Welcome to BibleBum where we are exploring the entire Bible in one year to better learn how to follow God’s instructions and discover the purpose for our lives. The BibleBum blog uses The One Year Chronological Bible, the New Living Translation version. At the end of each day’s reading, Rob, a cultural history aficionado and seminary graduate, answers questions from Leigh An, the blogger host, about the daily scripture. To start from the beginning, click on “Index” and select Day 1.
Peter wrote his first and second letter from Rome shortly before his death, which probably occurred in AD 64 during the persecution of Nero.
1 Peter 1-2:3
Questions & Observations
Q. (Hebrews 13:1): So the angels delight in humans when we are kind to strangers?
A. It would appear so. That certainly reflects the joy in heaven that Jesus describes in Luke 15.
Q. (13:13-14): Wow. I never thought about the fact that Jesus blood was shed outside the city, making him an outcast. As Christians, we do feel as outsiders for a good portion of the time. But, we can find respite in the community of believers. Also, I know I have said this before and I don’t think it’s out of discontentment, but I have never really felt at home, like I was totally happy in a place. I was close living in Hawaii, like 90 percent close. It is so beautiful there, what I would picture heaven to be. But, I remember growing up that I just didn’t feel like I belonged in Kansas (spare me the Dorothy jokes, please J). And, we moved to Florida after my husband retired from the Navy, as it was closer to the likes of Hawaii, but it still doesn’t do it for me. Then, if we did ever move back, I would be far away from family again. So, I just think that no place is perfect and I’ll find my spot in heaven and be totally happy.
A. Peter is noting here the special role Jesus’ body had in the sacrifice he offered: the “scape goat” took the sin of the people outside of the camp (one image — Lev 16:8), and the carcasses of certain animals used in the sacrifices were burned outside of the camp because they were unclean (another image). In short, the idea here is that since Jesus was taken outside of the “camp” (Jerusalem) to die, he symbolically took all of the sin with Him, which was God’s plan from the beginning.
Q. (13:21): To me, this is telling us to use those God-given talents we have and make them work for His glory and good! Use the tools He gave you to grow God’s house.
A. That image of “producing” in us comes from John 15, where Jesus tells us about abiding in Him in order to thrive and produce good fruit.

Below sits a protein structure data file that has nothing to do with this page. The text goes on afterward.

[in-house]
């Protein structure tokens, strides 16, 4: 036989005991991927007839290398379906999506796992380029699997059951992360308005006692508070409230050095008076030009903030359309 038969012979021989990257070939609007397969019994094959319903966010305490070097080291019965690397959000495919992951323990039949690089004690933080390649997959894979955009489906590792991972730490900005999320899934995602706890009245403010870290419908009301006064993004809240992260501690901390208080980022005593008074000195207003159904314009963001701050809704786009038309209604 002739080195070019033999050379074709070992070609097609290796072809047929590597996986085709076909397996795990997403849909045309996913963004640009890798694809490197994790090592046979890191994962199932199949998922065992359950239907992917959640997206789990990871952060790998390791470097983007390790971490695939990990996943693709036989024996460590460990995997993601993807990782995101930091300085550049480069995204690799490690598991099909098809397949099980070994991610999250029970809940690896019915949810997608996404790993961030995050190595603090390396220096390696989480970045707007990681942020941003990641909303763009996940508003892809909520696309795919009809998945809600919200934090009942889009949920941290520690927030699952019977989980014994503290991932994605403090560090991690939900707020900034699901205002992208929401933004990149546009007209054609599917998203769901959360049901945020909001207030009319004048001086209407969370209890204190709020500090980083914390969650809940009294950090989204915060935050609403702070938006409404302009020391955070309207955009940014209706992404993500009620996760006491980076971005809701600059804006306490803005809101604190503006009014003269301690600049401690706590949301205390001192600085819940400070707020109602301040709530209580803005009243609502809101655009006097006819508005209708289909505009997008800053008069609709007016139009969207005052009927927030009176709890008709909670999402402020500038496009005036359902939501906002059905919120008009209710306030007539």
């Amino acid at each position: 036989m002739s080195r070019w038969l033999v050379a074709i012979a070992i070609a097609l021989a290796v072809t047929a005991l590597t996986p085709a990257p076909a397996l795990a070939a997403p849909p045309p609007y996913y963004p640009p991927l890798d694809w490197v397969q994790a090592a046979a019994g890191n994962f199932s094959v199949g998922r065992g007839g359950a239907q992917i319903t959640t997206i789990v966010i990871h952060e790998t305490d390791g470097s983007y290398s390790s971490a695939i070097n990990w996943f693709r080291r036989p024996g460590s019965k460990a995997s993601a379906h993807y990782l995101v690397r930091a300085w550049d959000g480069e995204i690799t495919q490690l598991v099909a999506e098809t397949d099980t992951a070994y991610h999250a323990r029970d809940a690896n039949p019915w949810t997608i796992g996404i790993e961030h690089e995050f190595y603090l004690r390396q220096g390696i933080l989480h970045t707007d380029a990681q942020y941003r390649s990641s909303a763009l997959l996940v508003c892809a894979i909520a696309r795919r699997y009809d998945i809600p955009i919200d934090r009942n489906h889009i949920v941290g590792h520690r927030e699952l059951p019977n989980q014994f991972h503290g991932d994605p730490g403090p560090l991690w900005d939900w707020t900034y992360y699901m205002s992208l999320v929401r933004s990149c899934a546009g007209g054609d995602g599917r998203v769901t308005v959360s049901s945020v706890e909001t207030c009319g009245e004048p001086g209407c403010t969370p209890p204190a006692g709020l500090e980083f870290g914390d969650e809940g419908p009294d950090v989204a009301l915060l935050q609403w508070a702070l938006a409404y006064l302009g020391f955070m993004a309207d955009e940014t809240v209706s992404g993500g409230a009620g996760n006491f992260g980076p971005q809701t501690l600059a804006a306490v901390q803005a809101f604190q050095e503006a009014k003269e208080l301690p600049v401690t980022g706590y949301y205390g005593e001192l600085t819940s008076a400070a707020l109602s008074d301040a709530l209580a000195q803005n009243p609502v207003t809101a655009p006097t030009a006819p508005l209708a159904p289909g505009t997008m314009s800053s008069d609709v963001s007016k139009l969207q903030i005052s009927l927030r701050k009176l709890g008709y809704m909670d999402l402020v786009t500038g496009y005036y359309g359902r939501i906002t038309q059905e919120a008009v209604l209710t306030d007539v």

Q. (1 Peter 1:1): Here is that word, “chosen,” again. I am setting the meaning of the “chosen” matter that God knows our hearts before we are born. He knows we will choose Him, and thus, He has chosen those people for His kingdom. I can HOPE in this that I am correct. But, this “chosen” issue I have been uncertain on, so I can hope that I will get my understanding resolved.
A. I will be no help to you in this instance, I am afraid. Protestants have been arguing about what it means to be chosen for 500 years, so it’s pretty well worn ground. The idea of being chosen is a dividing point between Calvinism and Arminianism — Calvinists assume election based upon nothing more than God’s free choice, while Armenians, as you suggest, see this as selection by foreknowledge. I leave it to you to decide.
O. (1:7b): Another reason to have faith in Jesus!
Q. (1:12) Pretty cool that humans are going through something that even the angels don’t know until it’s happening.
A. It is indeed an intriguing thought that beings outside of time do not know our fate, and are in suspense of sorts. No wonder there is rejoicing in heaven!
Q. (1:15): I have a ways to go to be holy in everything I do, but at least when I know that I mess up, I apologize a.s.a.p.
A. Forgiveness and grace are the main tools that God uses to drive us to be better disciples.
Q. (1:17): Judge according to what we do … I thought we were saved by faith alone. Is it saved by faith, judged by works?
A. Yes, you’ve got it.
Q. (1:20): So God and Jesus have known all along that Jesus would die on the cross to save us from our sins. God seemed so disappointed with Adam and Eve, but He knew they were going to sin? Also, some places say that God chose Jesus to be our atonement and other places say Jesus gave up himself for our sins. Will you explain this difference?
A. Coming back around to the free will question you asked earlier: the question you ask here is a big part of the reason I lean towards free will instead of predestination — the accounting for human choice. God has known all ends since the beginning (no one doubts that), but God took the risk and created our race because, in my opinion, He values our choice to love Him above all other things. We must CHOOSE to follow Him, though He certainly guides our steps. But as soon as you, or even God, open the possibility of choosing love, you have given the person the possibility of also choosing to not love, to reject relationship. God is not interested in robots, He desires children who want to love Him, but that must, by definition, involve a choice. Nothing pleases me more as a father of a little girl than when she runs up to me coming through the front door and says, “daddy, daddy!” I do not make her do that, she does it out of her limited understanding of what love is — and she chooses to love me. Is that love always guaranteed? Of course not (something surely God understands), but God appears willing to risk the rejection of relationship for the chance that His children will come to know and love Him. That is Good News if ever there was any.
Q. (1:22): Does brothers and sisters mean those in Christ or everyone, believers or not?
A. He’s referring to believers — note the first half of the verse — but surely Peter would not disagree with loving those who are not.